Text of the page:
Samsung Profits Tank As Chinese Smartphone Makers Take Over The Industry

Samsung Electronics posted a dismal eight per cent drop in profits for the second successive quarter that was largely attributed to the slow uptake of its smartphone the Galaxy S6 in the face of increased competition. Troubling times are ahead for one of the world’s largest tech companies, largely due to cutthroat competition from Chinese upstarts Xiaomi, Huawei and Lenovo’s acquisition of Motorola.

Samsung posted a decline in net profits to $4.9 billion for the period running April to June 2015. The company’s mobile division profits also went down to $2.35 billion from $3.7 billion a year earlier representing a 62 per cent drop. Sales for the company’s products also took a hit, dropping 7.2 per cent to $41.7 billion.

This marks the seventh successive quarter the Korean electronics maker has posted a decline in profits.

Earlier this year, Samsung had warned that it was going to miss its targeted earnings for the second quarter of the year. The drop was expected due to a miscalculation of the expected demand for the company’s Galaxy S6 brands.

Samsung initially predicted that the Galaxy S6 smartphone would sell four times more than its alternative make, the S6 Edge. What played out in reality was different.

In the market, just as many users wanted the S6 as those that did the S6 Edge, evening out demand. This led to a crippling shortage of the S6 Edge and huge stocks of unpurchased Galaxy S6 smartphones across the globe.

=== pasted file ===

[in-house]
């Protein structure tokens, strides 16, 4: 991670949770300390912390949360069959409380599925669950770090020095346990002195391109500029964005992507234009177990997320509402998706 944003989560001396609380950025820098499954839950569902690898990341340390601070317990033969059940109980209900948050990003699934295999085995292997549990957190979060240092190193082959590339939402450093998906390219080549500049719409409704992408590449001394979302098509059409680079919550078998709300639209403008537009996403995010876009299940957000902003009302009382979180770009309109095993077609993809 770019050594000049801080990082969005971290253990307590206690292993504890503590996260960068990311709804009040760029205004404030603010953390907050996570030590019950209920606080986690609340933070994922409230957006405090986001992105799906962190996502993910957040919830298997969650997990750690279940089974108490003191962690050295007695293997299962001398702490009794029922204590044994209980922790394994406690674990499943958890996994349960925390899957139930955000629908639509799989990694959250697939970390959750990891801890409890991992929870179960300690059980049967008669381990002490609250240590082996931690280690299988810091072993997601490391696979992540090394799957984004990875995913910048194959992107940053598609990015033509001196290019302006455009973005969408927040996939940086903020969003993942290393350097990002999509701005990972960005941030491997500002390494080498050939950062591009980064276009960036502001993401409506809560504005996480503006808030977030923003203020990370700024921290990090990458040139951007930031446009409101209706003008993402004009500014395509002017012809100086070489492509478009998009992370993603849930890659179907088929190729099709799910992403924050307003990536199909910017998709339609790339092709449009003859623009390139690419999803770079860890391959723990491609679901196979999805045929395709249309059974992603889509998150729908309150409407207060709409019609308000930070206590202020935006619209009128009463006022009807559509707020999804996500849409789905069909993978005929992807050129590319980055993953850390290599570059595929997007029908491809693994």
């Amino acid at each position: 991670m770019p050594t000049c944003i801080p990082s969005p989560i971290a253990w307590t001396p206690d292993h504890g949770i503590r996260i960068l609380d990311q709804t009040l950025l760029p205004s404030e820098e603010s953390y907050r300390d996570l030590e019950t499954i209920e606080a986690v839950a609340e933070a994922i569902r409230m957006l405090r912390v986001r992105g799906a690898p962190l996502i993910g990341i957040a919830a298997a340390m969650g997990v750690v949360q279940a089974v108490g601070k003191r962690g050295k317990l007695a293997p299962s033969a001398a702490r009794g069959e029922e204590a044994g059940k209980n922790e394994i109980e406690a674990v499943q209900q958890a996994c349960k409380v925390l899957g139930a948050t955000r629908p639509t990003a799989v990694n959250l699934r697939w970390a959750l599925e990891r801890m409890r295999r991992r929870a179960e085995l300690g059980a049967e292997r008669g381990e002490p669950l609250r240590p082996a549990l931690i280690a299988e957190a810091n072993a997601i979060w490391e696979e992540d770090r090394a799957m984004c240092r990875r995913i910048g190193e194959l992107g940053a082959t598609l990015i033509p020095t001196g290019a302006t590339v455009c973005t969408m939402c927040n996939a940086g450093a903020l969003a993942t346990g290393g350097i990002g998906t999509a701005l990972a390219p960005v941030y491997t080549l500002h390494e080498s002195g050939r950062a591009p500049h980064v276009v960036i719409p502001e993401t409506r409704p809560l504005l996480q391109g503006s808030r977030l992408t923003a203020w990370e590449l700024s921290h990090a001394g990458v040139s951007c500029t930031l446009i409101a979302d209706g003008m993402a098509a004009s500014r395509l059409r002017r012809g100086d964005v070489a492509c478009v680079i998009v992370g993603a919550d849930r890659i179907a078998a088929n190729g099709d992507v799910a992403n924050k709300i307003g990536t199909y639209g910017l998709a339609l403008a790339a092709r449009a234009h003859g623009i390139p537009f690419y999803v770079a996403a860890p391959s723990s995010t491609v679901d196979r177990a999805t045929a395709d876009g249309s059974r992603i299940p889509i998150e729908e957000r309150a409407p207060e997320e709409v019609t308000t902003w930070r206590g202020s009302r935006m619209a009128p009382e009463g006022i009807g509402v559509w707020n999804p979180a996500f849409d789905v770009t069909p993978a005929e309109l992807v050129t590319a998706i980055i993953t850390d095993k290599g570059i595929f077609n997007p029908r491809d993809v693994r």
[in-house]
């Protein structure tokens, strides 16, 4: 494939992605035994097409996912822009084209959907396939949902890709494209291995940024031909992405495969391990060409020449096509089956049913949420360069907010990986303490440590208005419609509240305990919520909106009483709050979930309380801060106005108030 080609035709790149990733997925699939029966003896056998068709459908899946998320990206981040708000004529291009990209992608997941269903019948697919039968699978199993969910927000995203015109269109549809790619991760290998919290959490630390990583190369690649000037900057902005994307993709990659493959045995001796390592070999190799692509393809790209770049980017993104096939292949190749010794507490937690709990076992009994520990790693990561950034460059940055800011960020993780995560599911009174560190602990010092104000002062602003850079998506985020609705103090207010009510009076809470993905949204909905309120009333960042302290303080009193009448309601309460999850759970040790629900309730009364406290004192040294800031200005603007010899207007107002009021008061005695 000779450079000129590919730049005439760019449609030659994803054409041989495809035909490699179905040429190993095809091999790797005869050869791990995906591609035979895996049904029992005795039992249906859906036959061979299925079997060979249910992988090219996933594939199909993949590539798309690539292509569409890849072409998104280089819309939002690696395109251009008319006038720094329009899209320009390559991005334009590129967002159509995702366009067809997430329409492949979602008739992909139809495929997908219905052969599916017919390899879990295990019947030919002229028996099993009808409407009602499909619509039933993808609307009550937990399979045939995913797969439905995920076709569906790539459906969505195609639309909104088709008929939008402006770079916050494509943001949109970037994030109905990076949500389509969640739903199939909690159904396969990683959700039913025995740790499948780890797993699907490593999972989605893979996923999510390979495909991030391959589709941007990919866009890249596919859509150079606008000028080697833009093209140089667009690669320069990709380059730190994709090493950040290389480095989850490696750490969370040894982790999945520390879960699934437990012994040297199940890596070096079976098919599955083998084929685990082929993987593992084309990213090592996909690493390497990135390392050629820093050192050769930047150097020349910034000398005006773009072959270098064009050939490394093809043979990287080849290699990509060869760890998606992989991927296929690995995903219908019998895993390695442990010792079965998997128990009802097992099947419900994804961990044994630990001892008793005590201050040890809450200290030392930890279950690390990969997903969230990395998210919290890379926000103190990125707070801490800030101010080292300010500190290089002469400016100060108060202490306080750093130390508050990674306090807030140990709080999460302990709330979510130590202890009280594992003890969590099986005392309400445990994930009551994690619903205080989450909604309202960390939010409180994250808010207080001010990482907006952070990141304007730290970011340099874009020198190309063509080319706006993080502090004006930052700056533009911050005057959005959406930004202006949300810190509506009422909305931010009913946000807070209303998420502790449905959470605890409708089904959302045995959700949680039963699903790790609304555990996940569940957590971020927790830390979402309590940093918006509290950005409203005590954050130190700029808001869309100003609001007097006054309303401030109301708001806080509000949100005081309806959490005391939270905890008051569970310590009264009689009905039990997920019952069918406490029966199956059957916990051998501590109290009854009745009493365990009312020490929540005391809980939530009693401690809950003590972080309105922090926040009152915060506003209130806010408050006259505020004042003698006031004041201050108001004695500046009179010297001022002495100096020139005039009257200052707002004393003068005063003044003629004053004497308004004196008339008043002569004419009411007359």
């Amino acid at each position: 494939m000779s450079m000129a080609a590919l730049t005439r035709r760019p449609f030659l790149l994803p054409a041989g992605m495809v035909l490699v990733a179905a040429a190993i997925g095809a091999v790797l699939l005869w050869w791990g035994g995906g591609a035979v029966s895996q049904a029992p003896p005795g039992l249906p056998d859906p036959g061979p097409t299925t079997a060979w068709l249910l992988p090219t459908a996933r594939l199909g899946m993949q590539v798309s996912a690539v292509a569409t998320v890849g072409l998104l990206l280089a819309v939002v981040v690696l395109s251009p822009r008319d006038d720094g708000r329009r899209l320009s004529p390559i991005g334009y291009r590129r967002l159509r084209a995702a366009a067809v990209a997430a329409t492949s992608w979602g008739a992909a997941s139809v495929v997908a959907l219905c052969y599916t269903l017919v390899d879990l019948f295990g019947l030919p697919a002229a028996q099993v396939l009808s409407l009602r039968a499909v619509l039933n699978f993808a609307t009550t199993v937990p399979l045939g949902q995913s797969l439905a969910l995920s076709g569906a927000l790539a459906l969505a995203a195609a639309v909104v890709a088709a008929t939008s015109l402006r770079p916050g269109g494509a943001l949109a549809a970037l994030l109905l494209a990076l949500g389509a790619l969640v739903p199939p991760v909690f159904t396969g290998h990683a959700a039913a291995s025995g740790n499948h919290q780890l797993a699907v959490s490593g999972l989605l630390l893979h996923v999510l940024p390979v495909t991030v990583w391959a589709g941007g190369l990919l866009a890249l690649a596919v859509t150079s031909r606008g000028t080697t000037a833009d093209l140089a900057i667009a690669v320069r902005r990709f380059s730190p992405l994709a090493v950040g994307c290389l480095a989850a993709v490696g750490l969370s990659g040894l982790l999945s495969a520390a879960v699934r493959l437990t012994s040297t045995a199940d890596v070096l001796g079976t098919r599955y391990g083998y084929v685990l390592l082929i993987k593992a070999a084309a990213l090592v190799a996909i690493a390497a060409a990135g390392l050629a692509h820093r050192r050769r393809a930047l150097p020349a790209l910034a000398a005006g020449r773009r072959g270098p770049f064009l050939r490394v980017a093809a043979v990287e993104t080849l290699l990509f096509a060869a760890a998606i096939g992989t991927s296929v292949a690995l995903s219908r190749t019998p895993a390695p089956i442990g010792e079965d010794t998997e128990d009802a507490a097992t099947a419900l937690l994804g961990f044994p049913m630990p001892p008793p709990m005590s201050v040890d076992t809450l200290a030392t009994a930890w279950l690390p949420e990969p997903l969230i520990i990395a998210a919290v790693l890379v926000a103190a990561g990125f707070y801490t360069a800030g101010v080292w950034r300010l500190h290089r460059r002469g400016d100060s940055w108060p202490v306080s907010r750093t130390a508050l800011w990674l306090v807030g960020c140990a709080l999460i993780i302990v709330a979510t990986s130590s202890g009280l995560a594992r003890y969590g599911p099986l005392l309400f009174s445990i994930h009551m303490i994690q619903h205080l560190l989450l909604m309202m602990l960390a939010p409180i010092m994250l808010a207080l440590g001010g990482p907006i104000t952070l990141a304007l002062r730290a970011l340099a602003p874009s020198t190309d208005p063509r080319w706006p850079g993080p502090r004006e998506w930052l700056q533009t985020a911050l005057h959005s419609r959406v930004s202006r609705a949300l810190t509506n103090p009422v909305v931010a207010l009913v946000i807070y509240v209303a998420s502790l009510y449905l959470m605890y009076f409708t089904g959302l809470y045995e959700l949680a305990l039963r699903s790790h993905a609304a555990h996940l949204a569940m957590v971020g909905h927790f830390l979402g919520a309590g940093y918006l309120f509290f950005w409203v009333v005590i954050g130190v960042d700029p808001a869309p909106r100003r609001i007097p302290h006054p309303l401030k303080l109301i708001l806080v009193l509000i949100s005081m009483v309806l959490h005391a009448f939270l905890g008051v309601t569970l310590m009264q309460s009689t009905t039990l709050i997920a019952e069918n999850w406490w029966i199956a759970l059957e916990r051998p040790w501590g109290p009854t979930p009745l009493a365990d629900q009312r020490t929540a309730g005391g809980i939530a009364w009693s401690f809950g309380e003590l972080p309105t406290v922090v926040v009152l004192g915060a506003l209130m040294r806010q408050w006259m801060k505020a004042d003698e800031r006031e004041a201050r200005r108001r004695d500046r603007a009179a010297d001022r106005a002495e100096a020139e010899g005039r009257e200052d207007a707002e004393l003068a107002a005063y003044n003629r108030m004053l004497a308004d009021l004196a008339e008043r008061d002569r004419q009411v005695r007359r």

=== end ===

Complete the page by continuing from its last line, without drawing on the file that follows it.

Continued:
Samsung said, “Although revenue increased, profits increased marginally [quarter over quarter], due to supply difficulties from higher-than-expected market demand for the Galaxy S6 Edge, as well as increased marketing expenditures that typically accompany flagship product launches.”
Although the company made efforts to remedy the situation, the unexpected supply boost led to higher supply costs, bringing down the smartphone maker’s profits.

Competition also reared its ugly head in the smartphone maker’s sales books. On the high end, Sammy lost market share to Apple and its trendy iPhone brand. At the lower end, increased production of cheaper smartphones by emerging companies stifled growth.

Operating in the cut throat competitive market has become tougher and Samsung is bracing its shareholders for tougher times by issuing early warnings.

Samsung said “While [the second half of] 2015 is expected to present mounting challenges, the company will try to improve earnings.”

Part of Samsung’s strategy to combat the glut in demand is to unveil a new set of high-end high-priced smart phones, their oncoming Galaxy Note 5 tablet and the reduction of pricing on their low end phones. Already, Sammy’s phone prices have dropped by over 10 per cent to below $300 compared to the iPhone’s price rise by more than $100 in the last year.

Sammy has issued another warning for the coming third quarter as it struggles to even out market demand and supply, while unveiling new products. Analysts are in agreement, things are bound to get worse before they do get better for the Korean company.

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